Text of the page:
Well, right. Obviously the gun settings are very important. We want to have the high voltage setting amount. Kim, you’re not going to know much about this, but the listeners out there they’ll know, you’ll want your high voltage setting at about 60, your current limitation at 40 and your powder feed quality, you probably, this is key actually, is you want to really bring it down and that’s about 27% to 35%, somewhere in there. If you don’t have these types of functions on your gun, the main thing I want to describe here is the powder cloud that’s coming out of your gun. It needs to be really small. Comes out about four inches past the gun nozzle. You want it to be about a two inch, no more than three inch diameter cloud. And if you keep a real light, small cloud, it’s easy to control the powder as it’s going on into deep recessed areas.

Ross Scott:

You can sit there, for example, on lug holes, I will dial that just into those settings that I just said, and I’ll pull the trigger of the gun away from the rim. So I make sure my cloud is right. And then I come into the lug hole areas in a circular pattern. I just work it in there, just a couple passes on each hole and it flows out and then I step away. Let the rim cool. I let the rim cool down to 150, 180 degrees. And then I turn my settings back up and I leave it still at the high voltage setting at 60 and the current limitation at 40, but I bring the powder feed quality up to about 50, and then I get a bigger cloud. And I just basically powder coat the whole rim, as I normally would. Two passes. I start from the back of the rim where the center bore is, and then work to the inner lip.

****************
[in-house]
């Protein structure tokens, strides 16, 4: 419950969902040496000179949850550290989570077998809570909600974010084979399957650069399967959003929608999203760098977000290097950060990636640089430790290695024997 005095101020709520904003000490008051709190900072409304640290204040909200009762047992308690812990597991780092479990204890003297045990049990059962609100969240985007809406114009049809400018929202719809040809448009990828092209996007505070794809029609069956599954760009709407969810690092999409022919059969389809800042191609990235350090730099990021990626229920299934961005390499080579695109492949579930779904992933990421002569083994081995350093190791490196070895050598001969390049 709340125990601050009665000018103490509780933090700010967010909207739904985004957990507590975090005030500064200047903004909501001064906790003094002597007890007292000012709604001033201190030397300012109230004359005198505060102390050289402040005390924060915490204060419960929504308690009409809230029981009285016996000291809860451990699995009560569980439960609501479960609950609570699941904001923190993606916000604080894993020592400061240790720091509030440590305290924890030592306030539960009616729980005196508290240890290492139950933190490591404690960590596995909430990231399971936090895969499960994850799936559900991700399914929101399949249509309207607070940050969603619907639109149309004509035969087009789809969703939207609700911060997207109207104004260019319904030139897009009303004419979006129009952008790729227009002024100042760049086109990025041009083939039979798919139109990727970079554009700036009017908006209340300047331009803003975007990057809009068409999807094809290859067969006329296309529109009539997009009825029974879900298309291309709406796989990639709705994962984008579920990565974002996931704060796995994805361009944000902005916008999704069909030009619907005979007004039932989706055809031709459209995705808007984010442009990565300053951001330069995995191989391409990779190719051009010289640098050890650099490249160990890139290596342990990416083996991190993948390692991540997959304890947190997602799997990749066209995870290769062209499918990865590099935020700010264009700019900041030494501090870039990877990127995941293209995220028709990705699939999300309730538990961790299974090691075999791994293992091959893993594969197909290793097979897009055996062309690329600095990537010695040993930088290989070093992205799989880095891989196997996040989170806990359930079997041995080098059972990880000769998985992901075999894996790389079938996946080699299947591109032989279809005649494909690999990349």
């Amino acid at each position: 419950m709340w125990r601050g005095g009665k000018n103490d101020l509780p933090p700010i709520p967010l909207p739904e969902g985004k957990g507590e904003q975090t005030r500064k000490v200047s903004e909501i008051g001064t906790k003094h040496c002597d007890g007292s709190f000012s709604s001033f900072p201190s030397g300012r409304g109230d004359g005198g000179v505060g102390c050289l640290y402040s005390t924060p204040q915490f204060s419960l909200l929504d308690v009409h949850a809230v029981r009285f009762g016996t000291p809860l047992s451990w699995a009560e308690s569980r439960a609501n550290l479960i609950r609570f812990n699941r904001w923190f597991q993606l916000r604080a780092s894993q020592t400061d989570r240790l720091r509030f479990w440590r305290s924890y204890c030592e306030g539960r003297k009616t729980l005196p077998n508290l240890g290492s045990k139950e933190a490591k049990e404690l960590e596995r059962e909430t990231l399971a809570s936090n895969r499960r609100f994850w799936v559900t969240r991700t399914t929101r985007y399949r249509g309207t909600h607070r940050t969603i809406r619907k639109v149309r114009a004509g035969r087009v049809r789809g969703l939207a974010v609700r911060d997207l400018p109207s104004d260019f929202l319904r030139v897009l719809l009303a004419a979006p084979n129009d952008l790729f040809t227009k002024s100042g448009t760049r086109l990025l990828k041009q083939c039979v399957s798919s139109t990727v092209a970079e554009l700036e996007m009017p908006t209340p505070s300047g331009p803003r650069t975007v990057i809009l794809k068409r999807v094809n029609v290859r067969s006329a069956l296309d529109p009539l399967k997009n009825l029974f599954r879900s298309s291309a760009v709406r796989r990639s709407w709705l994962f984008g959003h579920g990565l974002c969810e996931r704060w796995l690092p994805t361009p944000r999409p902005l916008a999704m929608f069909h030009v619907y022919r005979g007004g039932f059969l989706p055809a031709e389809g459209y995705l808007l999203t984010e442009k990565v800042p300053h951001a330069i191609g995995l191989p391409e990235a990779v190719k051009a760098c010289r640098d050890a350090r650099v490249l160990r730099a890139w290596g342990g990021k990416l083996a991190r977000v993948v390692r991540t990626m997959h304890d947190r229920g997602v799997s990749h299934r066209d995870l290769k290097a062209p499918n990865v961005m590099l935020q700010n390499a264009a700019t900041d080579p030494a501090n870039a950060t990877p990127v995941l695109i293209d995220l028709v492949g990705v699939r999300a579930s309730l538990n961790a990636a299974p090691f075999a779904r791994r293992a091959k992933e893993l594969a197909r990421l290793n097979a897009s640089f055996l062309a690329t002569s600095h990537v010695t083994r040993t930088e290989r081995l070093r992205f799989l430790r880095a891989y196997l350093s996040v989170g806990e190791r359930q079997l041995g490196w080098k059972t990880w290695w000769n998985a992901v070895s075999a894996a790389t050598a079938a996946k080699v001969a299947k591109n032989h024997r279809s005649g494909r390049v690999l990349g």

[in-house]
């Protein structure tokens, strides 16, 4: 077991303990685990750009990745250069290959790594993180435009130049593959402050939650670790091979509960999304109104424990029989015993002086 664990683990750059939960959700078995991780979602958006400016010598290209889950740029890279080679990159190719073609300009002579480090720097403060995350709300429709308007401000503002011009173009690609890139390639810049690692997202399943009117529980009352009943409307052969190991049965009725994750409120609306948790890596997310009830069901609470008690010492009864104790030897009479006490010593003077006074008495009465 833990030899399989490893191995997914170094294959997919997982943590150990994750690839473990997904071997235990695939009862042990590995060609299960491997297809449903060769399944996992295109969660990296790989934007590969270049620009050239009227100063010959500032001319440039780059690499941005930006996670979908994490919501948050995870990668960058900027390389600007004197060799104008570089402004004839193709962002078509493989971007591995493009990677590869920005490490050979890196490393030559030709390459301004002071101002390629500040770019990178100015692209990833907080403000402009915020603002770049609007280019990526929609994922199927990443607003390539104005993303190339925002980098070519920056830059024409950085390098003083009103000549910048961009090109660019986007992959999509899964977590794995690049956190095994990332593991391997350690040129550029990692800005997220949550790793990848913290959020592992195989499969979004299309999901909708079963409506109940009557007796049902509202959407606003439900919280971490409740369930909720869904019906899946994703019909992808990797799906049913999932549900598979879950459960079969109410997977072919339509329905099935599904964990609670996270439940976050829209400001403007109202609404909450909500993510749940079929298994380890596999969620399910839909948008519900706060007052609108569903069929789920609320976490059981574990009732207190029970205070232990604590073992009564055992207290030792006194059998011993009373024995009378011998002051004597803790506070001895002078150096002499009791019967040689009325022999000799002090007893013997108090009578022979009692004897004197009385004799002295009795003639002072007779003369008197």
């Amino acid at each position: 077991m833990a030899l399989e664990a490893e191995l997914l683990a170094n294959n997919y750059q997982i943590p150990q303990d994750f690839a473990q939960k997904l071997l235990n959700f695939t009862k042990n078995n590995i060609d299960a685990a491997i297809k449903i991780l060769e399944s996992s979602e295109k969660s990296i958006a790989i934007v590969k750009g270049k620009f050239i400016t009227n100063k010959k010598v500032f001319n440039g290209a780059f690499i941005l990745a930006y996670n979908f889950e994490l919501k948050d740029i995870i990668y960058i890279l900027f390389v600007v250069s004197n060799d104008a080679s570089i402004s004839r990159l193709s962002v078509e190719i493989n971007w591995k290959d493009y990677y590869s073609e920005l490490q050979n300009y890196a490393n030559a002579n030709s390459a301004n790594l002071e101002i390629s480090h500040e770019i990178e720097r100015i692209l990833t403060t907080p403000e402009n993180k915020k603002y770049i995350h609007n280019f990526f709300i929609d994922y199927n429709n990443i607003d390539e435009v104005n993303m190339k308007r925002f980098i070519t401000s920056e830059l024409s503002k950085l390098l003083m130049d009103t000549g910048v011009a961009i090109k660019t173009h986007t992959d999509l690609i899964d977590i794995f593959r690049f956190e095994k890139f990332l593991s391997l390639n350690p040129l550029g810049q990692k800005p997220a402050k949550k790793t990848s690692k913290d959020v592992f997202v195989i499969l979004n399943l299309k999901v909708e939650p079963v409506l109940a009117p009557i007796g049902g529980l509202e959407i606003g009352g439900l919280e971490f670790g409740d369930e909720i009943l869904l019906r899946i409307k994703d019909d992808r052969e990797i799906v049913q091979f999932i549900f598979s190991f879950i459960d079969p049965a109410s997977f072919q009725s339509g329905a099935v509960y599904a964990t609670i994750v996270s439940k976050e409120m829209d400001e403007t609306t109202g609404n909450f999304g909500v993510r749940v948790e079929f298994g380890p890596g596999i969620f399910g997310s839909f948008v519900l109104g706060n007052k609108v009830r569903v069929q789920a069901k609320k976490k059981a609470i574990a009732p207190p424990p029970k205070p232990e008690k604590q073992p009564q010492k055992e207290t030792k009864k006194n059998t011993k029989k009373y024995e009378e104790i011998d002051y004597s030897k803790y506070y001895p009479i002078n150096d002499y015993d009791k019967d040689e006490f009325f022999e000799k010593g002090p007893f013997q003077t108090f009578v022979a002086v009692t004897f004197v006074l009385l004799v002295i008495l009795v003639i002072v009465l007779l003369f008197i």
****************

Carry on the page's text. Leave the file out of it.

Ross Scott:

And then I go to the front of the rim where the center cab would go and work that area and then work the outer lip there. And then do the, basically, hub, which is the outside of where the tire goes. And I finish it up. That’s pretty much how I do a rim and I always stay with it like that every time. And from there, we put the rim in the oven and it depends on what we’re doing, if that’s the first coat, which is like a primer coat, which is probably the most important coat, believe it or not, because you got to get that wheel protected, we’ll just put that in the oven and let it flash off and then continue it in the next sets. And I repeat the same process on every coat.

Kim Scott: